There are a lot of things that I don’t like about The Beer Store. I don’t think it’s right that Ontario’s main retail outlet for beer is owned by three foreign-owned/partnered companies (Labatt/InBev, Molson-Coors and Sleeman/Sapporo). I dislike the restrictive listing fees that make it difficult or impossible for many small breweries to get their products stocked. And most of all, I despise the fast food style counter service offered at the majority of its locations, a sales method that presents customers with a wall of labels and prices with no other information about the beers on offer, ultimately discouraging many of them from trying new things and enforcing the status quo of The Big 10.
While I don’t see my first two complaints being addressed any time soon, the third has been mitigated somewhat by a few self-serve locations, such as the one I visit occasionally at Dufferin Mall. But while it doesn’t bother me much that the main browsing area at this store is essentially a refrigerated storeroom, there are others who are looking for something a bit more refined in their retail experiences – not to mention more variety in singles and six-packs than what’s offered at the average Beer Store, where the 2-4 tends to be king.
It’s undoubtedly these types of customers that inspired the creation of The Beer Boutique, a new offshoot of The Beer Store that opens its first location in Toronto’s Liberty Village today. Last night was a media and VIP preview, and I got in to take a few snaps and check out the joint.
In terms of the look and feel of the place, it hits all of the current design trends right on the nose, from the exposed brick and piping to the large rustic wooden table that occupies the centre of the room. Refrigerated shelving fills most of the wall space, while non-refrigerated stock sits throughout the rest of the store. This latter display format breaks from tradition for the Beer Store, where the marketing often brags about the fact that all of their beer is cold, but it’s similar to the LCBO, where much of the beer sits on unchilled shelves.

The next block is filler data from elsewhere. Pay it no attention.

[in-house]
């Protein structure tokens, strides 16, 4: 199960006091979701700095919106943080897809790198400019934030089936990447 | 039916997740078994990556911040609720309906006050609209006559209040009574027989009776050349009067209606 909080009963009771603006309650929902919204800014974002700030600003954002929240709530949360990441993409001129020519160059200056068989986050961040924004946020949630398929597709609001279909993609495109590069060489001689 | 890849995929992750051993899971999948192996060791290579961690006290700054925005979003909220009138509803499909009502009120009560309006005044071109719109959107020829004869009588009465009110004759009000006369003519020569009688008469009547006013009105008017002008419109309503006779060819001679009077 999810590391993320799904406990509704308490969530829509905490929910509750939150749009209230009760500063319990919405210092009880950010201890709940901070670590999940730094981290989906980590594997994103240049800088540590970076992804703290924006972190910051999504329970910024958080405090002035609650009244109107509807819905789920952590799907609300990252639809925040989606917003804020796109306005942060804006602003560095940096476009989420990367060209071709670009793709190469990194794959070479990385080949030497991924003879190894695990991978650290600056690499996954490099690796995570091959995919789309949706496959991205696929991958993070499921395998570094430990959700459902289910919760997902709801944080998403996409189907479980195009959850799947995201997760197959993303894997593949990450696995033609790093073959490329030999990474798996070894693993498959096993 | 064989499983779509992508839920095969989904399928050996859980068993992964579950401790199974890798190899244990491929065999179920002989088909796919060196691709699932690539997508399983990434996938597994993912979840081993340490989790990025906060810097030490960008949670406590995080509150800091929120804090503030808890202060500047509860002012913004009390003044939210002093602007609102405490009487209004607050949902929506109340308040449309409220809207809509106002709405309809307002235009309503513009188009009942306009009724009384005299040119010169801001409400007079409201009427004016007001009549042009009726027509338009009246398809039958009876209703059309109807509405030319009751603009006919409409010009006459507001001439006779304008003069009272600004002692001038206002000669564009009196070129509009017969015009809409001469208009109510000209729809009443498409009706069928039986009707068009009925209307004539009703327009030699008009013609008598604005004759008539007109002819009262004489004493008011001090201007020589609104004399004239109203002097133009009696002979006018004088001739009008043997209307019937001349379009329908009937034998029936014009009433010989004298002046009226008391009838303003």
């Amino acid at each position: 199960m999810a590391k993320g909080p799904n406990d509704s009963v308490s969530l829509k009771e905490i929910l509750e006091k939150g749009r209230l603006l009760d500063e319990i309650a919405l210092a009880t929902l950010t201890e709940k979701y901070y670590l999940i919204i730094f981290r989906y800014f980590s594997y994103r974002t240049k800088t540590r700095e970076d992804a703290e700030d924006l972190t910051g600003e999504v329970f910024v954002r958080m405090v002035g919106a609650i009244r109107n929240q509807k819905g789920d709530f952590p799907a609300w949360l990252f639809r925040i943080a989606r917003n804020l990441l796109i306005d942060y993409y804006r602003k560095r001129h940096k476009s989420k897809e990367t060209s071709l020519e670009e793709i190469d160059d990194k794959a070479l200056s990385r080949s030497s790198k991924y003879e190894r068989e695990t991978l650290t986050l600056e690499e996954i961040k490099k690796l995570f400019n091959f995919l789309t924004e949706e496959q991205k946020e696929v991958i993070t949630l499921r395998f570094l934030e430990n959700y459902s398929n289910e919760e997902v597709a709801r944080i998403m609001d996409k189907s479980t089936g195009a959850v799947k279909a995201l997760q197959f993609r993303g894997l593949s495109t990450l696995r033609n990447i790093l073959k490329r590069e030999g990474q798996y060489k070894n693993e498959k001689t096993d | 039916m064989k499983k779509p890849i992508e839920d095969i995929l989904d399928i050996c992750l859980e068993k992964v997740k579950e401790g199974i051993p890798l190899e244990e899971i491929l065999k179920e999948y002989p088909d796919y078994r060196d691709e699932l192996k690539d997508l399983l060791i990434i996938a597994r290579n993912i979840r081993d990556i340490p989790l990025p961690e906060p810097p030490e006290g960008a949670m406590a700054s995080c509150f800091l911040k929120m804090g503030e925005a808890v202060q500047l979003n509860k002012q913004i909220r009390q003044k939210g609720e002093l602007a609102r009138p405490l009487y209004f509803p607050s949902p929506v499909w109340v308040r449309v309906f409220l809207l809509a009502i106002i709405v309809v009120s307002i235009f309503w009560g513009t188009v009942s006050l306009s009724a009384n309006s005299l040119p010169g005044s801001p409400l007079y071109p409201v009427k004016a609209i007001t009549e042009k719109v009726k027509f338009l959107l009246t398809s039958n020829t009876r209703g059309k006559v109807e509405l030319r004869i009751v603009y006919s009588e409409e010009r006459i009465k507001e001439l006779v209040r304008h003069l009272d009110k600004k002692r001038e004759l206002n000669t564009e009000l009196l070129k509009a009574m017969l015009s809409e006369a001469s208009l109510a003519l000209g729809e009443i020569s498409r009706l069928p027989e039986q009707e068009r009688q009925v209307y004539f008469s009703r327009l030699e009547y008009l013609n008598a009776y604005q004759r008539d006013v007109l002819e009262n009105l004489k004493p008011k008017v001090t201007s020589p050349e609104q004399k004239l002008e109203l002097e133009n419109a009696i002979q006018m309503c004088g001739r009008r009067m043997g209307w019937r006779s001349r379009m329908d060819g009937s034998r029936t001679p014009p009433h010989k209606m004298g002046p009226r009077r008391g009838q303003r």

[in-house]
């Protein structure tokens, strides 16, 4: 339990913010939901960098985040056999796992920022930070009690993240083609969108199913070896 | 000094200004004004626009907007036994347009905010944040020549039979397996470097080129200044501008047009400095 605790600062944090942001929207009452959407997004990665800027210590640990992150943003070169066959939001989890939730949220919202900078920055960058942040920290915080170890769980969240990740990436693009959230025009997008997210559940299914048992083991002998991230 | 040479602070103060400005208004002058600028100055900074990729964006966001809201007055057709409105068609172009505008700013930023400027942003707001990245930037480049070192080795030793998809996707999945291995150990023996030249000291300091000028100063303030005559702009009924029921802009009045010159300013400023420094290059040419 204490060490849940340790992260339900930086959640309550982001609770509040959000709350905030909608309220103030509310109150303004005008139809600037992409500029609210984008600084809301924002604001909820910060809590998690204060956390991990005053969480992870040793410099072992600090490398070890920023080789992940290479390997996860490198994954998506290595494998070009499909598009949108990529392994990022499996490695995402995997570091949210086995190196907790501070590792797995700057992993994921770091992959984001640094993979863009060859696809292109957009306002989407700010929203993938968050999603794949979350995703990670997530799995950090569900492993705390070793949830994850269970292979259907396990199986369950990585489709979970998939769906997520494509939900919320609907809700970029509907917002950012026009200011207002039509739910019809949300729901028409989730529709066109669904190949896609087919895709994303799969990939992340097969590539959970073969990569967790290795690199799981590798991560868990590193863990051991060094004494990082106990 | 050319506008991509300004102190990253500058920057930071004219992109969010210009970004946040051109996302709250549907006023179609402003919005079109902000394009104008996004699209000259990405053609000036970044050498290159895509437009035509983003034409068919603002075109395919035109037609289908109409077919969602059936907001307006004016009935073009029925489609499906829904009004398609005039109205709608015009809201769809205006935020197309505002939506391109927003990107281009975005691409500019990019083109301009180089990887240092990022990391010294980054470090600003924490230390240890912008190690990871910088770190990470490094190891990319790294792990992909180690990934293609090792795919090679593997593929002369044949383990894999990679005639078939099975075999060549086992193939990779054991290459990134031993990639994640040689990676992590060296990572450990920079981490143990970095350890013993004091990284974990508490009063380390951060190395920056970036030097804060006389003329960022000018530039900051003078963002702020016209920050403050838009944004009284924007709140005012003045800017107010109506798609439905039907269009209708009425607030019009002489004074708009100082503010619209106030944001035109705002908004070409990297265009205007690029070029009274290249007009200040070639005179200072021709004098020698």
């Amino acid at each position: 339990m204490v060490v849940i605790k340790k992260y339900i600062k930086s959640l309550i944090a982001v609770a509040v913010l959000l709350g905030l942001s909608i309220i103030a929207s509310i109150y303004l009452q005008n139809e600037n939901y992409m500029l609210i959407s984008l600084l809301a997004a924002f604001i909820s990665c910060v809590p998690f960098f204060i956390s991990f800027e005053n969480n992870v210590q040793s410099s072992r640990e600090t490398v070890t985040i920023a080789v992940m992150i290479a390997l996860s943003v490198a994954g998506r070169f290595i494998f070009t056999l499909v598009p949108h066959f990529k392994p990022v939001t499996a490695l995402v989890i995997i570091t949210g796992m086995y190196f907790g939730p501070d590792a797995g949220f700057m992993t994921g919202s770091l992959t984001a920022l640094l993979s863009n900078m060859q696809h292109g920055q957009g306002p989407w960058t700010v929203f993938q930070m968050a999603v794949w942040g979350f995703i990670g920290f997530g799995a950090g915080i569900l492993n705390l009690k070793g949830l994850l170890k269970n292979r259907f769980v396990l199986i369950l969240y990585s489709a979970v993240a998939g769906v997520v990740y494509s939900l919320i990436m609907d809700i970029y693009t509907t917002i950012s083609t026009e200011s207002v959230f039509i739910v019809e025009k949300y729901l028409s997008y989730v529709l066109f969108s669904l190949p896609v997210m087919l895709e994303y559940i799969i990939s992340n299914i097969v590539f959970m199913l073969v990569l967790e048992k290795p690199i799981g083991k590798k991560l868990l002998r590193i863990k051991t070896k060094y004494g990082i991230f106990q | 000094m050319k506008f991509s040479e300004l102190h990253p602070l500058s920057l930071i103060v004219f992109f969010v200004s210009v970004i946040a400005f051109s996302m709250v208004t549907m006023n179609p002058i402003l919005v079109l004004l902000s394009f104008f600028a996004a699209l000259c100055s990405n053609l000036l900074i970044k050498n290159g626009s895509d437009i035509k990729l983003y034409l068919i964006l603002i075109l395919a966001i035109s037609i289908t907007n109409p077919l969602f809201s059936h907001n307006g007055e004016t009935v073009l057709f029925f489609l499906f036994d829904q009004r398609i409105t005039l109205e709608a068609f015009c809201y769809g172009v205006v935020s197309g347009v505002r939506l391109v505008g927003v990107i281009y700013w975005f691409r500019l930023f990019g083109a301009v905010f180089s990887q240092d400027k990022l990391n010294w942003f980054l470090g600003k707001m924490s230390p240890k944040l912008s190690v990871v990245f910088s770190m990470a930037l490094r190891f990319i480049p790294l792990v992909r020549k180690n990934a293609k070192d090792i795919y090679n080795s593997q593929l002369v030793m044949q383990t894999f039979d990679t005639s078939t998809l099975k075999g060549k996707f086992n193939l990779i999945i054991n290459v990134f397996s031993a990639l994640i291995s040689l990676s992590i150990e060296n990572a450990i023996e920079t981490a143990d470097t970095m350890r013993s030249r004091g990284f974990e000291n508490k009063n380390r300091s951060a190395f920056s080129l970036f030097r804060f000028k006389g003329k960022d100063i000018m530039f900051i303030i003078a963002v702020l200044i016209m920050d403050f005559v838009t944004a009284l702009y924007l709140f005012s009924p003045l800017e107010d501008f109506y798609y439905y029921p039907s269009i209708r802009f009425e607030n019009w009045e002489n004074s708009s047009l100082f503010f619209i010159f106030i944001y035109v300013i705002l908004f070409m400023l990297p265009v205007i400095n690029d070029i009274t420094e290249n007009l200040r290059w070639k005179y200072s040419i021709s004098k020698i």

As for the stock itself – well, there aren’t too many surprises. The store features around 200 of the 350ish brands in the chain’s supply system, and the most prominent shelf spots are taken up with the usual suspects like Coors Light, Corona and Canadian. But there are better beers scattered here and there in the store, including a full refrigerated section dedicated almost exclusively to craft and small breweries such as Flying Monkeys, Cameron’s, Mill Street, Great Lakes and Muskoka. I was especially pleased to see the great new beers from the latter two (Crazy Canuck Pale Ale and Mad Tom IPA respectively) on the shelves, and also being poured at the bars set up for the event alongside some less notable brands that I’ve already forgotten.
Back when the Beer Boutique was first announced, there were many references to the idea of a Beer Store with a nicer atmosphere as being little more than putting lipstick on a pig. Having now seen it, I can’t say that I completely disagree with this assessment. It’s certainly an attractive and inviting store, and one that I’m likely to pop into when I’m in the area. But in terms of what they’re selling, it’s really not much different from a typical Beer Store – i.e. lots of mass-produced pale lager with a small (albeit slowly growing) selection of craft beers and worthwhile imports.
We can only hope that having those better beers in front of the customers’ faces rather than stashed in a storeroom will cause more of those customers to take a shot on something new. I doubt it’ll knock Coors Light off the top of the Big 10, but at least it’s a start.